Into the treatment room. Again, I hadn't realised what the treatment consisted of. They stick something that looks like one of the spark machines that lights gas hobs up you bum and snip bits off your prostate. It makes a similar noise as well. The local anaesthetic is applied first. You still feel something. It is far more unpleasant than it is painful. After the fourth click, I asked "how many do you actually take?" I'd thought they took 1. The answer came back "10". This didn't make me feel happy and I wished I'd been given the option of something to dope me up. I will most certainly ask if that is an option if I ever have to have another one. After the 10th snip, they said "Now we'll adminster an anti biotic suppository". After that I lay on my back and got the good news about the side effects. "You'll be peeing blood for a few days and there will be plenty of blood when you do a poo. You'll also find clots and fresh blood in your semen". How long for? "For some people a few days, for some people several weeks". It's now Tuesday and so far I get a small amount of blood maybe 50% of the time when I pee. The blood in the stools was bad on the first day. As to the semen? I've been too scared to even think about that so far. I didn't ask how long you should leave it before testing the equipment. The consensus on the internet seems to be 3-4 days. I must say so far I'm not ready to cross that bridge as it is bad enough with the blood in the pee (even though it is a small amount).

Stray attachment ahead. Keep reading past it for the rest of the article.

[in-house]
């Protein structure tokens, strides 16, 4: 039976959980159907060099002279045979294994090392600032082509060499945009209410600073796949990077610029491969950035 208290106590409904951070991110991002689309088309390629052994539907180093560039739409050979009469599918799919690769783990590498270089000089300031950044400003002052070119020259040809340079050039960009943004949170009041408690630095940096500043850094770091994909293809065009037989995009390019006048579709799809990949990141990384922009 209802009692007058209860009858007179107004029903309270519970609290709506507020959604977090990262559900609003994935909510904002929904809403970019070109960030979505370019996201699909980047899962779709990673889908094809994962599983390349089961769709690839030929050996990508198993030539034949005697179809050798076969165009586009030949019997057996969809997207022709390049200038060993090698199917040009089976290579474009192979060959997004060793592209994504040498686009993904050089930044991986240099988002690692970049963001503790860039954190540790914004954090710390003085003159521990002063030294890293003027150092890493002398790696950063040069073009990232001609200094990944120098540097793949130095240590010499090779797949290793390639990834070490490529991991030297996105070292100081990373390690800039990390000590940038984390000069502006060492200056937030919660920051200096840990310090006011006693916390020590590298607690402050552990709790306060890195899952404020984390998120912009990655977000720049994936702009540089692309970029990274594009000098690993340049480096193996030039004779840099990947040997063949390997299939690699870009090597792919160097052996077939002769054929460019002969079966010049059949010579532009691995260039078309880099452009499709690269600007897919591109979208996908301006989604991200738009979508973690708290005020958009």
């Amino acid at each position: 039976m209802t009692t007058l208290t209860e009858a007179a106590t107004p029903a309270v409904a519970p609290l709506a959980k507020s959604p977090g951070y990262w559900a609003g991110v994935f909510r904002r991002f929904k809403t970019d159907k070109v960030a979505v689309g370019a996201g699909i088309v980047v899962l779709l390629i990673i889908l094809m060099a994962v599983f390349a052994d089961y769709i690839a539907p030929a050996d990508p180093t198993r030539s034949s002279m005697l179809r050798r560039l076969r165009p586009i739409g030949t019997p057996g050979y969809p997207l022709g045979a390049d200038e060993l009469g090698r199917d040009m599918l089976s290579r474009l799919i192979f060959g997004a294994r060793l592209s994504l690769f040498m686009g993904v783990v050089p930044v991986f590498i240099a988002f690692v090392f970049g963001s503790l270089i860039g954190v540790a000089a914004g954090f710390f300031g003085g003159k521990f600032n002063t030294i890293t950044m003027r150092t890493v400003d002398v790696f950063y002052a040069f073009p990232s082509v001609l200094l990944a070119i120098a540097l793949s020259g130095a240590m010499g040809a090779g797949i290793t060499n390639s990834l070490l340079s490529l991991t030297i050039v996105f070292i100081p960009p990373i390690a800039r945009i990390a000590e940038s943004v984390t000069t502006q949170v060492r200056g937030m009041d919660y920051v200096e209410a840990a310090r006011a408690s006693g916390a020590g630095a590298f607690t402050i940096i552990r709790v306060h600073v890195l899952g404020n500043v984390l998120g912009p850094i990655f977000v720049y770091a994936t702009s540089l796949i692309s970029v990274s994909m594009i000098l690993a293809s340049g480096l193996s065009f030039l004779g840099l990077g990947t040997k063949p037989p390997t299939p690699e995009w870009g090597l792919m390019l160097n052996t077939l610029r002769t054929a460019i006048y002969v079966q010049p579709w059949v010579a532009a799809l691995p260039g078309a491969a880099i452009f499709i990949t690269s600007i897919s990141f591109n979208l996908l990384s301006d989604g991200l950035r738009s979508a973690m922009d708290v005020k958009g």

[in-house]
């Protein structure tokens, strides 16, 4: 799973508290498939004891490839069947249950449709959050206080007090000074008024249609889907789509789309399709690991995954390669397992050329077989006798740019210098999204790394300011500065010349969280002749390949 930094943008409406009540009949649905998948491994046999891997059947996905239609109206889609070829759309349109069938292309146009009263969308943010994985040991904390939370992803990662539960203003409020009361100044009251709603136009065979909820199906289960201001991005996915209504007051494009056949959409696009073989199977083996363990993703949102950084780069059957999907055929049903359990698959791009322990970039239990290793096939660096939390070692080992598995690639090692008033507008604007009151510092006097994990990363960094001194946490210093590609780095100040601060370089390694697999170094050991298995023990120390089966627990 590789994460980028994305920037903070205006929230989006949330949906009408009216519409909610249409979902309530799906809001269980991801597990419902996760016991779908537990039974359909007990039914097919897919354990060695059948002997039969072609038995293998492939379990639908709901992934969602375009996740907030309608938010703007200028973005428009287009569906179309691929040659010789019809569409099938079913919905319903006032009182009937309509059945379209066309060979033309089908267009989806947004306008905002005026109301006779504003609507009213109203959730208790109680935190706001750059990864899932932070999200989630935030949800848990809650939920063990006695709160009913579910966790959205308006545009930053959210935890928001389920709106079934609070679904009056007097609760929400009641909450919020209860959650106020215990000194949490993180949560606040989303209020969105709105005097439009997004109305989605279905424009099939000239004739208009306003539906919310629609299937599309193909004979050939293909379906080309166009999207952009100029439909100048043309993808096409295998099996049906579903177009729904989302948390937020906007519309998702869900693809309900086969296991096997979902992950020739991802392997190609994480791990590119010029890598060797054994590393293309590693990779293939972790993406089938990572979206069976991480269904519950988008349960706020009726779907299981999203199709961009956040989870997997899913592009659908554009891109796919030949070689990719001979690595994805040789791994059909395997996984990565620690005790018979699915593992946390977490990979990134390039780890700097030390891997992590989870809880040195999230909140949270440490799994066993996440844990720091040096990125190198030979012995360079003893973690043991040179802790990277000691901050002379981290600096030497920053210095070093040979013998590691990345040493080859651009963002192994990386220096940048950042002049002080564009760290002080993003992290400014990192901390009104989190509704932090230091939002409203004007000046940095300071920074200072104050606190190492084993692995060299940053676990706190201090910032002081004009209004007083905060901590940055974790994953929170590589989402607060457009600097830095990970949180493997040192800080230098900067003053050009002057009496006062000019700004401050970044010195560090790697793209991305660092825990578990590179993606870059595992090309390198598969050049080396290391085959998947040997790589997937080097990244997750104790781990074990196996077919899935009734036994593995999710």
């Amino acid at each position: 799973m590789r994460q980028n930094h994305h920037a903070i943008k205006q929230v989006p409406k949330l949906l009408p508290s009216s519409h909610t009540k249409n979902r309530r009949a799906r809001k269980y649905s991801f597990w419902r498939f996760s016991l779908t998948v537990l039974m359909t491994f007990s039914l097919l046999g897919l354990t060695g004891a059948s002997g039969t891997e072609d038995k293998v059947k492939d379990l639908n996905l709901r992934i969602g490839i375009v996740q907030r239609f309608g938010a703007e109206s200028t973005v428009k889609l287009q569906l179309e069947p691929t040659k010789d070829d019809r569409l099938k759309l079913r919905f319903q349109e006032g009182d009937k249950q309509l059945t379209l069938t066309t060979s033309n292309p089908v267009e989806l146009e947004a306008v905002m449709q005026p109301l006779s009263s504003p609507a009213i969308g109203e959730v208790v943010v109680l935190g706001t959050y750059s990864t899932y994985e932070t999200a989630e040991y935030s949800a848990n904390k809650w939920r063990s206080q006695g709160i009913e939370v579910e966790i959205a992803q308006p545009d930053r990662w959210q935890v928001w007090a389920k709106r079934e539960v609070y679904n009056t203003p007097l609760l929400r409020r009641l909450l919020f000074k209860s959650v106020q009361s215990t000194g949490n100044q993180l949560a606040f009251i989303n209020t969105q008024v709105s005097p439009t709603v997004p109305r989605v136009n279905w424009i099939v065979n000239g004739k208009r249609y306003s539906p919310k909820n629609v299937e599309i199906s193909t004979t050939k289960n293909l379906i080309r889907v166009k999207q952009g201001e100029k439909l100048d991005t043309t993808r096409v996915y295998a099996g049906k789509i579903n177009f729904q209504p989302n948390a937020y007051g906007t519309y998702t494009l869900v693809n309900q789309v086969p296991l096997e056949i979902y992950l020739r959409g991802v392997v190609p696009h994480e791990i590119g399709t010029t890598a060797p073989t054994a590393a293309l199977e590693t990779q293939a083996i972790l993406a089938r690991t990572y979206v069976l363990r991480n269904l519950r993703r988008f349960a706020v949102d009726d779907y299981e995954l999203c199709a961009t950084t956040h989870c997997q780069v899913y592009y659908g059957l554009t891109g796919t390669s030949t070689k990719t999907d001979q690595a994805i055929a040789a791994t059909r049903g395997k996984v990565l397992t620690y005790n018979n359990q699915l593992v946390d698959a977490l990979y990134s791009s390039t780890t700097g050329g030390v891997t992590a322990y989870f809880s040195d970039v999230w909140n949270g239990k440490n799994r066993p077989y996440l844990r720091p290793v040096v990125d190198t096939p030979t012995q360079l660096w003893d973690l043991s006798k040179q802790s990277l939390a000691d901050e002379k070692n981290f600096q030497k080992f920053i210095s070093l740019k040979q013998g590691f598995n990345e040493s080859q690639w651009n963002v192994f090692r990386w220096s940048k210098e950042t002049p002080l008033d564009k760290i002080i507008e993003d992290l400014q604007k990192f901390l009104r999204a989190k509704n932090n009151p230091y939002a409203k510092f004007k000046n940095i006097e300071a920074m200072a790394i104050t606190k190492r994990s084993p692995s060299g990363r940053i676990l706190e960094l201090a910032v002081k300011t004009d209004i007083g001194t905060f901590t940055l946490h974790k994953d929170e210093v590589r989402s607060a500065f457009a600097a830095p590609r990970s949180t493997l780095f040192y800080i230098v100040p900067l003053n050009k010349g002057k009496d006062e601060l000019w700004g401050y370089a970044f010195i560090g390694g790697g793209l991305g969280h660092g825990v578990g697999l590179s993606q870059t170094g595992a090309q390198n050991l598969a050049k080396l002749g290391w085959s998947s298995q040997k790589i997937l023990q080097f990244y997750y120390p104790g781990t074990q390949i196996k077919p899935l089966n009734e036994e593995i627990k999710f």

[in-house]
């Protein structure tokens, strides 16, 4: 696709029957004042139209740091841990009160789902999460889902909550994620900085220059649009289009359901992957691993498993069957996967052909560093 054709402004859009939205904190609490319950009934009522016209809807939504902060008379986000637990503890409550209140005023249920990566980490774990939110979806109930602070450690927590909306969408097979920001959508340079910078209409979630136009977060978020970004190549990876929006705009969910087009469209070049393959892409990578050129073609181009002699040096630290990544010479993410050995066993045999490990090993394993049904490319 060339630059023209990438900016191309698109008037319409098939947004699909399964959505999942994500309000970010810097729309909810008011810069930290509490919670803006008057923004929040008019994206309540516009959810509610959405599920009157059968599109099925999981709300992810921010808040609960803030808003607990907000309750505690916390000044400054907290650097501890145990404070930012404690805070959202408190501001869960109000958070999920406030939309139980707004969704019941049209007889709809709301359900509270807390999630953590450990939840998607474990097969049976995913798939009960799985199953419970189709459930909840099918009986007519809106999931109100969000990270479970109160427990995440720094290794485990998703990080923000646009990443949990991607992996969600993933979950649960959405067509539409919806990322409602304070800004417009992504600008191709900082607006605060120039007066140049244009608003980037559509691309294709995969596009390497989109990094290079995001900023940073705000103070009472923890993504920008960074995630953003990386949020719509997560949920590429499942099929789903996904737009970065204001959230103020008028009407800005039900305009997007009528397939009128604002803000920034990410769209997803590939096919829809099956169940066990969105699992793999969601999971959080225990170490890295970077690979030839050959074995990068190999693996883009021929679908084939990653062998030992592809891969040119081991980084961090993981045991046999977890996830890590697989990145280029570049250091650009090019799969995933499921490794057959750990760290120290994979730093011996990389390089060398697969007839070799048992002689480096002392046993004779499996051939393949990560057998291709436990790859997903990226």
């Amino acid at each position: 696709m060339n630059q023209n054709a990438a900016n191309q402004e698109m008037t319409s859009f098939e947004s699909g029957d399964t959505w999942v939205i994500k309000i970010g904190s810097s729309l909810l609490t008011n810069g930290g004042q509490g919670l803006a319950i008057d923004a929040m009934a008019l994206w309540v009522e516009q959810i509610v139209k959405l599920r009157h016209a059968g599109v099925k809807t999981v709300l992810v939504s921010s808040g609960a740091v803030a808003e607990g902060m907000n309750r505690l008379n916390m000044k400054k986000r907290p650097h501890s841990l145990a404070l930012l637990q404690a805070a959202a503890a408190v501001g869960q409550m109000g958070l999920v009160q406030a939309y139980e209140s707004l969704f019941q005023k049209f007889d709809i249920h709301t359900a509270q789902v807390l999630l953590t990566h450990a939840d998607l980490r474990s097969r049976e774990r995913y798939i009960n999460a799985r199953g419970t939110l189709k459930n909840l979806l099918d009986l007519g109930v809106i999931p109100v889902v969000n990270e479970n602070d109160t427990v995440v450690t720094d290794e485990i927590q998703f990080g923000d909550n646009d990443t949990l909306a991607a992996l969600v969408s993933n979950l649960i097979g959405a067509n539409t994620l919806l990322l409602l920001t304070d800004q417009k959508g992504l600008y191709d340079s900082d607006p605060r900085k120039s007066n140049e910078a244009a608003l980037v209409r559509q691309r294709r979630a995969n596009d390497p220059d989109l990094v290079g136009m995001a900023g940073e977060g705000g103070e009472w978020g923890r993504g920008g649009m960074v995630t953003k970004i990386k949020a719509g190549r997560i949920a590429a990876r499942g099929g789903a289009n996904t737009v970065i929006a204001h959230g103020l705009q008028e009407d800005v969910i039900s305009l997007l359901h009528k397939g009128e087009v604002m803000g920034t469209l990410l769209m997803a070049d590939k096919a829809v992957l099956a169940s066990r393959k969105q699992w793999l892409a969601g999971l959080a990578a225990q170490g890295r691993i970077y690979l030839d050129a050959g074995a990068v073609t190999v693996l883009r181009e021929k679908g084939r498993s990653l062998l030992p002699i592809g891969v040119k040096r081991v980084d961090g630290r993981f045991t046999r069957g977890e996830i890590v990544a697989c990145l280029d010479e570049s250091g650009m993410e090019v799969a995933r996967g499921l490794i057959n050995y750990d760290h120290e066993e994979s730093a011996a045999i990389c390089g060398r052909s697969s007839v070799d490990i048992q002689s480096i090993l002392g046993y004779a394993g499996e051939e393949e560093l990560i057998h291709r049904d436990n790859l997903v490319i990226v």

So what should I have asked?
a) Can I be knocked out or at least doped up?
b) When is it safe to have sex/masturbate?
c) How many samples will they take?
e) What happens if the test comes back as negative. What happens then?
f) How much fluid should I drink (I've been drinking as much water as possible)?
g) What should I avoid?

In answer to g) The doctor told me not to play football or go to the gym for at least a week. If they had told me before, I could have cancelled my training session today a little earlier. Fortunately I had cancelled our Sunday night five a side already, but they should have notified me before.